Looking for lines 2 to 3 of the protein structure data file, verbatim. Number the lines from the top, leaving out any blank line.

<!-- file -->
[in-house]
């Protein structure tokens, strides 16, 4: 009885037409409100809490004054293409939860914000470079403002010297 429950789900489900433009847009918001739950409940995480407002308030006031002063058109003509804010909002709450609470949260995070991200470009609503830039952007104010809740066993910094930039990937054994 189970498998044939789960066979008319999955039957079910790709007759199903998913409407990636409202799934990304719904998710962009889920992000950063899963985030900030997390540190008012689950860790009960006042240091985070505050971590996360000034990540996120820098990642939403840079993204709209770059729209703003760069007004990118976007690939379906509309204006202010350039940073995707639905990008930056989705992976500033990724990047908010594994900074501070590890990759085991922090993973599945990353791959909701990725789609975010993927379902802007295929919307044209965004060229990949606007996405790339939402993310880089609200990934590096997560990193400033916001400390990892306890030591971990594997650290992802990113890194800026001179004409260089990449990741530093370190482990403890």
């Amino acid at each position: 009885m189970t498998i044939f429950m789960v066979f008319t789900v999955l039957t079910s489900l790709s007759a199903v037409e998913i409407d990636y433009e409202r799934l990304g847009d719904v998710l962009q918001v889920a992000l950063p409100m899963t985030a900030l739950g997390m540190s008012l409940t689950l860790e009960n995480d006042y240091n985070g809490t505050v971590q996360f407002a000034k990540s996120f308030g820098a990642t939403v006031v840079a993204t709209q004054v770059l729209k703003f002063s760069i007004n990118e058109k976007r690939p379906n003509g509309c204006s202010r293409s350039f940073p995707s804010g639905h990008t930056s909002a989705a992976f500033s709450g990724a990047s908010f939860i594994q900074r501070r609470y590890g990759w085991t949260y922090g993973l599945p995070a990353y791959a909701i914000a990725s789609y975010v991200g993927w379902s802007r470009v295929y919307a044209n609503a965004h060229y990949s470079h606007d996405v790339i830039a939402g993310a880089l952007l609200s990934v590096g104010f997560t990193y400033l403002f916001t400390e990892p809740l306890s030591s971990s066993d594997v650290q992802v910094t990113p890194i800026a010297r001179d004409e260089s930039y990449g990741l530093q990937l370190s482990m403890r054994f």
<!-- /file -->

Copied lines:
């Protein structure tokens, strides 16, 4: 009885037409409100809490004054293409939860914000470079403002010297 429950789900489900433009847009918001739950409940995480407002308030006031002063058109003509804010909002709450609470949260995070991200470009609503830039952007104010809740066993910094930039990937054994 189970498998044939789960066979008319999955039957079910790709007759199903998913409407990636409202799934990304719904998710962009889920992000950063899963985030900030997390540190008012689950860790009960006042240091985070505050971590996360000034990540996120820098990642939403840079993204709209770059729209703003760069007004990118976007690939379906509309204006202010350039940073995707639905990008930056989705992976500033990724990047908010594994900074501070590890990759085991922090993973599945990353791959909701990725789609975010993927379902802007295929919307044209965004060229990949606007996405790339939402993310880089609200990934590096997560990193400033916001400390990892306890030591971990594997650290992802990113890194800026001179004409260089990449990741530093370190482990403890």
């Amino acid at each position: 009885m189970t498998i044939f429950m789960v066979f008319t789900v999955l039957t079910s489900l790709s007759a199903v037409e998913i409407d990636y433009e409202r799934l990304g847009d719904v998710l962009q918001v889920a992000l950063p409100m899963t985030a900030l739950g997390m540190s008012l409940t689950l860790e009960n995480d006042y240091n985070g809490t505050v971590q996360f407002a000034k990540s996120f308030g820098a990642t939403v006031v840079a993204t709209q004054v770059l729209k703003f002063s760069i007004n990118e058109k976007r690939p379906n003509g509309c204006s202010r293409s350039f940073p995707s804010g639905h990008t930056s909002a989705a992976f500033s709450g990724a990047s908010f939860i594994q900074r501070r609470y590890g990759w085991t949260y922090g993973l599945p995070a990353y791959a909701i914000a990725s789609y975010v991200g993927w379902s802007r470009v295929y919307a044209n609503a965004h060229y990949s470079h606007d996405v790339i830039a939402g993310a880089l952007l609200s990934v590096g104010f997560t990193y400033l403002f916001t400390e990892p809740l306890s030591s971990s066993d594997v650290q992802v910094t990113p890194i800026a010297r001179d004409e260089s930039y990449g990741l530093q990937l370190s482990m403890r054994f």